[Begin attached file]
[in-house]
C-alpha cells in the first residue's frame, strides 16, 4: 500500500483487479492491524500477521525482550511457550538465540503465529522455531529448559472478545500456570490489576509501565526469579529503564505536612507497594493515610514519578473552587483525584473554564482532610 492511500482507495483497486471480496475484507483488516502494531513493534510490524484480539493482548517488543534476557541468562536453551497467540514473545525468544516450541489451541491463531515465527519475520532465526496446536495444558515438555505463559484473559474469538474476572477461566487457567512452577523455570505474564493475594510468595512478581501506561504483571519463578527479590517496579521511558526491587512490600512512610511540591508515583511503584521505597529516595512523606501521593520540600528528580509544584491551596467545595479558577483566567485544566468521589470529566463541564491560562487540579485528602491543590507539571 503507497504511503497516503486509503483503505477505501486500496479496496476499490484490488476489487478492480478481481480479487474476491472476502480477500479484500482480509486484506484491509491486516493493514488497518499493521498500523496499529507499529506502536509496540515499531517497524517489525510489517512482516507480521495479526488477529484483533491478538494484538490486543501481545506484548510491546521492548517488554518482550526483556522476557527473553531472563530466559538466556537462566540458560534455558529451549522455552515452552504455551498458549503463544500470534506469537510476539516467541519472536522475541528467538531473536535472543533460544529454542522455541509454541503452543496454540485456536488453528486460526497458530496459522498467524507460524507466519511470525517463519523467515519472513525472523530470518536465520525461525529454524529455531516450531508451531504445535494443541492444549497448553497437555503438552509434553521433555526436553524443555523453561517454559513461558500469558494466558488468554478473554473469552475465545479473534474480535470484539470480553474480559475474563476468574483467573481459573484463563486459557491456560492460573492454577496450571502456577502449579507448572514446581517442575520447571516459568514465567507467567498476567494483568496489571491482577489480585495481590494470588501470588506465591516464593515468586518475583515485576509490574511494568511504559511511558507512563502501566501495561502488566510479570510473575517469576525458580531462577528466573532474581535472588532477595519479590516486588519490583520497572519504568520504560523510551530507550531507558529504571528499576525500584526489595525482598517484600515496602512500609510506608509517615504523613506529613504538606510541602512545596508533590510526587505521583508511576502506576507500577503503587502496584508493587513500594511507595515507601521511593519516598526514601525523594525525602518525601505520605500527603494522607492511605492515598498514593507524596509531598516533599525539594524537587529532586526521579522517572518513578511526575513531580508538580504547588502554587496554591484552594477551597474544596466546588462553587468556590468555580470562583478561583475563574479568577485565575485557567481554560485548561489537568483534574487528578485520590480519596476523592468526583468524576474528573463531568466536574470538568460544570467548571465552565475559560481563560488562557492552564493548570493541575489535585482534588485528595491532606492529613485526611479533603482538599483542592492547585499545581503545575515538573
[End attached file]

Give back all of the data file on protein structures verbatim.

[in-house]
C-alpha cells in the first residue's frame, strides 16, 4: 500500500483487479492491524500477521525482550511457550538465540503465529522455531529448559472478545500456570490489576509501565526469579529503564505536612507497594493515610514519578473552587483525584473554564482532610 492511500482507495483497486471480496475484507483488516502494531513493534510490524484480539493482548517488543534476557541468562536453551497467540514473545525468544516450541489451541491463531515465527519475520532465526496446536495444558515438555505463559484473559474469538474476572477461566487457567512452577523455570505474564493475594510468595512478581501506561504483571519463578527479590517496579521511558526491587512490600512512610511540591508515583511503584521505597529516595512523606501521593520540600528528580509544584491551596467545595479558577483566567485544566468521589470529566463541564491560562487540579485528602491543590507539571 503507497504511503497516503486509503483503505477505501486500496479496496476499490484490488476489487478492480478481481480479487474476491472476502480477500479484500482480509486484506484491509491486516493493514488497518499493521498500523496499529507499529506502536509496540515499531517497524517489525510489517512482516507480521495479526488477529484483533491478538494484538490486543501481545506484548510491546521492548517488554518482550526483556522476557527473553531472563530466559538466556537462566540458560534455558529451549522455552515452552504455551498458549503463544500470534506469537510476539516467541519472536522475541528467538531473536535472543533460544529454542522455541509454541503452543496454540485456536488453528486460526497458530496459522498467524507460524507466519511470525517463519523467515519472513525472523530470518536465520525461525529454524529455531516450531508451531504445535494443541492444549497448553497437555503438552509434553521433555526436553524443555523453561517454559513461558500469558494466558488468554478473554473469552475465545479473534474480535470484539470480553474480559475474563476468574483467573481459573484463563486459557491456560492460573492454577496450571502456577502449579507448572514446581517442575520447571516459568514465567507467567498476567494483568496489571491482577489480585495481590494470588501470588506465591516464593515468586518475583515485576509490574511494568511504559511511558507512563502501566501495561502488566510479570510473575517469576525458580531462577528466573532474581535472588532477595519479590516486588519490583520497572519504568520504560523510551530507550531507558529504571528499576525500584526489595525482598517484600515496602512500609510506608509517615504523613506529613504538606510541602512545596508533590510526587505521583508511576502506576507500577503503587502496584508493587513500594511507595515507601521511593519516598526514601525523594525525602518525601505520605500527603494522607492511605492515598498514593507524596509531598516533599525539594524537587529532586526521579522517572518513578511526575513531580508538580504547588502554587496554591484552594477551597474544596466546588462553587468556590468555580470562583478561583475563574479568577485565575485557567481554560485548561489537568483534574487528578485520590480519596476523592468526583468524576474528573463531568466536574470538568460544570467548571465552565475559560481563560488562557492552564493548570493541575489535585482534588485528595491532606492529613485526611479533603482538599483542592492547585499545581503545575515538573